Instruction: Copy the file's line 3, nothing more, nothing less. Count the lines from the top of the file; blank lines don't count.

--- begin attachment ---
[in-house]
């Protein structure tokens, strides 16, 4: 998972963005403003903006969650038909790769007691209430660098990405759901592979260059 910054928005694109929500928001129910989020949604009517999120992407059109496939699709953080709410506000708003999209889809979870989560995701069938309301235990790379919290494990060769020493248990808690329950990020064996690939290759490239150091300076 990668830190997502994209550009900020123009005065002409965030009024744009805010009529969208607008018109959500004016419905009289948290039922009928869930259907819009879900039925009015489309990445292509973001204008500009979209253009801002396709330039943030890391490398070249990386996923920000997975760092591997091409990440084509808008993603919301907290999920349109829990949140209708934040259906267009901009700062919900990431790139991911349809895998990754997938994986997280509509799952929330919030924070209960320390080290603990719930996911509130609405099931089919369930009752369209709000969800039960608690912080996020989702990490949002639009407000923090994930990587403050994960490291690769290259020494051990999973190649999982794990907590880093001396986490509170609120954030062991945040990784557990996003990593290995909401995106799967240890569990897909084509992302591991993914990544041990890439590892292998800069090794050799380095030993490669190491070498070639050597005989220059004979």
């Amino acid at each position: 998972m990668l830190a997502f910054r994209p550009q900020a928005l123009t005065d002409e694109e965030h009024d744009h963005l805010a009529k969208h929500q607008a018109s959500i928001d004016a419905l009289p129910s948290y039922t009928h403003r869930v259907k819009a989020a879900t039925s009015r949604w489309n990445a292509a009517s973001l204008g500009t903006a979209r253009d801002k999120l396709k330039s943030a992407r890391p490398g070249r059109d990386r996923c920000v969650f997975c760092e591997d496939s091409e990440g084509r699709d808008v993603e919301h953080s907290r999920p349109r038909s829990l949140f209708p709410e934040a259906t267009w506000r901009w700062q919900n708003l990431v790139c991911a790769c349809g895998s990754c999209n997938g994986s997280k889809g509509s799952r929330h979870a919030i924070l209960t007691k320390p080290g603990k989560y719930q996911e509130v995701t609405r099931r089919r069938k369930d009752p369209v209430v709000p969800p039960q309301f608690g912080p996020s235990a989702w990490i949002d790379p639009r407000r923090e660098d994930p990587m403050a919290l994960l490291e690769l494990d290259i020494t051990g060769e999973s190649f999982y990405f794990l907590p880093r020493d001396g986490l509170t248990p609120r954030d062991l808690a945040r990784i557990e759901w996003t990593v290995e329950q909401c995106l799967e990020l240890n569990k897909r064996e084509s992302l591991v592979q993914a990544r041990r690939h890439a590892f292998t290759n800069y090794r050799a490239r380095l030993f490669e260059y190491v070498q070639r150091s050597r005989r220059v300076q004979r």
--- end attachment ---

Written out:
């Amino acid at each position: 998972m990668l830190a997502f910054r994209p550009q900020a928005l123009t005065d002409e694109e965030h009024d744009h963005l805010a009529k969208h929500q607008a018109s959500i928001d004016a419905l009289p129910s948290y039922t009928h403003r869930v259907k819009a989020a879900t039925s009015r949604w489309n990445a292509a009517s973001l204008g500009t903006a979209r253009d801002k999120l396709k330039s943030a992407r890391p490398g070249r059109d990386r996923c920000v969650f997975c760092e591997d496939s091409e990440g084509r699709d808008v993603e919301h953080s907290r999920p349109r038909s829990l949140f209708p709410e934040a259906t267009w506000r901009w700062q919900n708003l990431v790139c991911a790769c349809g895998s990754c999209n997938g994986s997280k889809g509509s799952r929330h979870a919030i924070l209960t007691k320390p080290g603990k989560y719930q996911e509130v995701t609405r099931r089919r069938k369930d009752p369209v209430v709000p969800p039960q309301f608690g912080p996020s235990a989702w990490i949002d790379p639009r407000r923090e660098d994930p990587m403050a919290l994960l490291e690769l494990d290259i020494t051990g060769e999973s190649f999982y990405f794990l907590p880093r020493d001396g986490l509170t248990p609120r954030d062991l808690a945040r990784i557990e759901w996003t990593v290995e329950q909401c995106l799967e990020l240890n569990k897909r064996e084509s992302l591991v592979q993914a990544r041990r690939h890439a590892f292998t290759n800069y090794r050799a490239r380095l030993f490669e260059y190491v070498q070639r150091s050597r005989r220059v300076q004979r």